The bestselling author of Beautiful Exiles delivers a pre-World War II-era story centering on the Kindertransports that carried thousands of children out of Nazi-occupied Europe--and one brave woman who helped them to safety.
I was fascinated by the novel's premise and enjoyed learning about how thousands of children were shuttled to safety via Kindertransport. Just like a train, the first one-third of the story unfolded slowly before gaining momentum and a more constant speed. The next third chugged along nicely, allowing me to form an affinity for each of the main characters, especially once their stories converged. Even though the book was long and detailed, the short chapters definitely helped it move along more quickly than expected, and I liked that newspaper articles were included. By the time I reached the last third, it was full steam ahead, and I couldn't put it down ... Nonfiction history buffs will appreciate Meg Waite Clayton’s meticulous research and attention to detail, while fans of historical fiction will love the personable characters, as well as the emotion poured into the story. I found the scenes at the train station, in which the parents had to say goodbye to their children, especially poignant and excruciatingly heartwrenching ... an incredibly unique, hopeful and inspirational story about a strong, fierce and determined woman. Even though I’ve read numerous books set during WWII, it was a unique subject for me and definitely needs to be shared with the world.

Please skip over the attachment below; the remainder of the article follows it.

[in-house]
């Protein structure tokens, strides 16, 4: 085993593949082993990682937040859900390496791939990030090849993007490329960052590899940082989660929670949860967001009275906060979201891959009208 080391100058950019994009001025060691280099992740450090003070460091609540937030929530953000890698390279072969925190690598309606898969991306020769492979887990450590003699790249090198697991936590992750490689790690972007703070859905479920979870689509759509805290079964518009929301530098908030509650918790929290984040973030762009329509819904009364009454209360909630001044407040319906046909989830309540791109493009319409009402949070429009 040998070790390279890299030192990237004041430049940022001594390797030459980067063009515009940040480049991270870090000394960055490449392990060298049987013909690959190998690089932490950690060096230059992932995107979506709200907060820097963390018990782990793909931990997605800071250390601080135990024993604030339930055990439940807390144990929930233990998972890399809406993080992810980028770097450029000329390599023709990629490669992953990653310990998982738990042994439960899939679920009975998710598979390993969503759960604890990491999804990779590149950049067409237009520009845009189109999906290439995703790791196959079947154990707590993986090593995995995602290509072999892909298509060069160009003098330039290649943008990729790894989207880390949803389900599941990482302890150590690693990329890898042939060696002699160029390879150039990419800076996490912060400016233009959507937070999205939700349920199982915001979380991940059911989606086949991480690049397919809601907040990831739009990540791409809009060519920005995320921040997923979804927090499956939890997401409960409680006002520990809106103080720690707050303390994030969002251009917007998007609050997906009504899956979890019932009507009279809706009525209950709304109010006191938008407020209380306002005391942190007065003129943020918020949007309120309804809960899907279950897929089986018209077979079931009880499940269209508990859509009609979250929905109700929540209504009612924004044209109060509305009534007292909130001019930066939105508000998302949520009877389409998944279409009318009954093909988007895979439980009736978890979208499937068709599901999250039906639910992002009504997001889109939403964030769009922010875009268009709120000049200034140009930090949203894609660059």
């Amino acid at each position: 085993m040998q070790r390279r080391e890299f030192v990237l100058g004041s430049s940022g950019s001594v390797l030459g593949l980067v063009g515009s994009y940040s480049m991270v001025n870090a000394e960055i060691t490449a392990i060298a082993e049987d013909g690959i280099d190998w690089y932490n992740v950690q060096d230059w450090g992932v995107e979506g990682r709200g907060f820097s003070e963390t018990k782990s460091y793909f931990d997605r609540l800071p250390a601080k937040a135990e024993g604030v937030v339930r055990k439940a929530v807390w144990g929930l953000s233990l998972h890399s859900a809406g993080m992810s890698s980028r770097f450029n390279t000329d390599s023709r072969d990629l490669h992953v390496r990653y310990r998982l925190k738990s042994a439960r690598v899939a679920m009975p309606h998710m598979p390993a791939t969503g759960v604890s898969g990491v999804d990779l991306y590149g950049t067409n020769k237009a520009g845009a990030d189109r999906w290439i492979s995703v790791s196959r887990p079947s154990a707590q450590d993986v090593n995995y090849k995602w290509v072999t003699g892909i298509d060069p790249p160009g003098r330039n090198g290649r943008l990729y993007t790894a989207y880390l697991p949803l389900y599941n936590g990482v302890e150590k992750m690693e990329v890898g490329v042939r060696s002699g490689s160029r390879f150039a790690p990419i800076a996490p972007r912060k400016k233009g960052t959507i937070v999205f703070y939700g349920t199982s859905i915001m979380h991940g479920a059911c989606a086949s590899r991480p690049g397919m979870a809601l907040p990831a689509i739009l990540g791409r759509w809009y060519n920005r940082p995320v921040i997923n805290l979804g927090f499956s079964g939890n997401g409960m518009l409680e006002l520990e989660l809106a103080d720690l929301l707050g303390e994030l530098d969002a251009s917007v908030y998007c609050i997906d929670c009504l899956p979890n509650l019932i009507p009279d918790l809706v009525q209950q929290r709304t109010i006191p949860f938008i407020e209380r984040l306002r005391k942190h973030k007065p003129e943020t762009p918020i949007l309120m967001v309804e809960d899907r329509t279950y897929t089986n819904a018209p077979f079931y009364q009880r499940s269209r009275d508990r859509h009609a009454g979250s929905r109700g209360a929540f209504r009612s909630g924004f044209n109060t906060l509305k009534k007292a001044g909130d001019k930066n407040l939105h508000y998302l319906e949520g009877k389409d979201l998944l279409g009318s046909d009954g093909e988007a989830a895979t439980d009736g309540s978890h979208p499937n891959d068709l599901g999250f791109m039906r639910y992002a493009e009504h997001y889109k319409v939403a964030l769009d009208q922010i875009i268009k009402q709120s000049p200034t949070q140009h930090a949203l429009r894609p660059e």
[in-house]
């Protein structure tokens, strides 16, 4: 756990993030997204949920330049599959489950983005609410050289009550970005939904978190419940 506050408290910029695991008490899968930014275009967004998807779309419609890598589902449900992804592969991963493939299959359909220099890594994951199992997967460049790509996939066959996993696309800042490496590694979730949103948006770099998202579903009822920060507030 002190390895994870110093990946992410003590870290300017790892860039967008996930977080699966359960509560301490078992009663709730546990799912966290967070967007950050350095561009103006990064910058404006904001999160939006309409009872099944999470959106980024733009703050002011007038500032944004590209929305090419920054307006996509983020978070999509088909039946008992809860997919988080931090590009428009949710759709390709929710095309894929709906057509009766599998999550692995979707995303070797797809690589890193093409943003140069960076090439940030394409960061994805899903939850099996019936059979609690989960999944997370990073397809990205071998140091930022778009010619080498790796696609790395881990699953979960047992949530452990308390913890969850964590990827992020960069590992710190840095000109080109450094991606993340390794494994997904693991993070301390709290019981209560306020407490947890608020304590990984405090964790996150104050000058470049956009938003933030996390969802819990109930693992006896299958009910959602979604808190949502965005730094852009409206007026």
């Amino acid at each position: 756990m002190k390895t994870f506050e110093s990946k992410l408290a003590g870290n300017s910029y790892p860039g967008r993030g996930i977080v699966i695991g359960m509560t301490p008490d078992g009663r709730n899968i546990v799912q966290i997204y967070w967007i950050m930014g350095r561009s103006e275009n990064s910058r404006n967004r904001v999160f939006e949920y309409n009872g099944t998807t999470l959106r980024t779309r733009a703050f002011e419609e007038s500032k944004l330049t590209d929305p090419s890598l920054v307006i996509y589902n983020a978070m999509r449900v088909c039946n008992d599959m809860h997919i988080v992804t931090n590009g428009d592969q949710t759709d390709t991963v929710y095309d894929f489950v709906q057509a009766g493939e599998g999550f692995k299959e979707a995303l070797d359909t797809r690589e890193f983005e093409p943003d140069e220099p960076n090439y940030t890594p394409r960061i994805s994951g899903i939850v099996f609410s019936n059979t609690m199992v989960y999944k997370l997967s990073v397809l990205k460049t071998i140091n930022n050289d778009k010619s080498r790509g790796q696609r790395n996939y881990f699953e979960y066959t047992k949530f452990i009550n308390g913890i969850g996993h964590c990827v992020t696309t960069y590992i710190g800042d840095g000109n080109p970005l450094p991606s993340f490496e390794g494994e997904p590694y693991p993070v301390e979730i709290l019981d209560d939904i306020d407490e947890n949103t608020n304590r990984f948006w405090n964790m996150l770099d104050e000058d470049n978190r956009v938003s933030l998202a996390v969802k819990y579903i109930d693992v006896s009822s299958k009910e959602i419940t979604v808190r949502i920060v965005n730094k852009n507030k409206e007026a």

... devastating ... In a time when many parents are again facing the impossible choice of seeking safety for their children, even if it means separation and uncertainty, The Last Train to London reads like a warning note from the past. Yet the novel also glimmers with hope: the heroism of everyday people putting their own comfortable lives in jeopardy to help others.
... brings to vivid life the extraordinary bravery of one fiercely dedicated childless woman who is attempting to save the lives of literally thousands of innocent children as Hitler marshals his forces across Europe. By writing the Kindertransport story as a novel, Meg Waite Clayton captures the humanity of the young victims and the inhumanity of those who were ‘just following orders’ more than any biography could. A memorable addition to the literature of World War II and one that is eerily relevant to present-day migrant struggles the world over.